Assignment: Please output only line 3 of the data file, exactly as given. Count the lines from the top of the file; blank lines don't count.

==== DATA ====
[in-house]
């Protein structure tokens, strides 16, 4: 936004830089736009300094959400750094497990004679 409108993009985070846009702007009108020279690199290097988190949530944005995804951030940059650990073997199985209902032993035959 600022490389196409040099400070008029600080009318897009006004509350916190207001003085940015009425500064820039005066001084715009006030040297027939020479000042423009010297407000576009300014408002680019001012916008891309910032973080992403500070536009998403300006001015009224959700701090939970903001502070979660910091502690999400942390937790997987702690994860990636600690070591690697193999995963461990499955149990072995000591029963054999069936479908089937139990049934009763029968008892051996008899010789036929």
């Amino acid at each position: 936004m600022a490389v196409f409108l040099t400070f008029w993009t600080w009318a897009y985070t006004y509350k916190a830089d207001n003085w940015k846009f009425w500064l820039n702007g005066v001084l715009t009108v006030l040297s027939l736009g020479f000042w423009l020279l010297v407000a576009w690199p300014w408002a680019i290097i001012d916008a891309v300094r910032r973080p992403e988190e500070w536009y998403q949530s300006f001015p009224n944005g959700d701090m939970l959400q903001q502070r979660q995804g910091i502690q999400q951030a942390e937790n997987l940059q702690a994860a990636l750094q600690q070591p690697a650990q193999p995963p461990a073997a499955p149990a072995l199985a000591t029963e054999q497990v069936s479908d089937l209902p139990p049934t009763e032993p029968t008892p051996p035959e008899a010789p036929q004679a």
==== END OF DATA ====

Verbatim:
């Amino acid at each position: 936004m600022a490389v196409f409108l040099t400070f008029w993009t600080w009318a897009y985070t006004y509350k916190a830089d207001n003085w940015k846009f009425w500064l820039n702007g005066v001084l715009t009108v006030l040297s027939l736009g020479f000042w423009l020279l010297v407000a576009w690199p300014w408002a680019i290097i001012d916008a891309v300094r910032r973080p992403e988190e500070w536009y998403q949530s300006f001015p009224n944005g959700d701090m939970l959400q903001q502070r979660q995804g910091i502690q999400q951030a942390e937790n997987l940059q702690a994860a990636l750094q600690q070591p690697a650990q193999p995963p461990a073997a499955p149990a072995l199985a000591t029963e054999q497990v069936s479908d089937l209902p139990p049934t009763e032993p029968t008892p051996p035959e008899a010789p036929q004679a």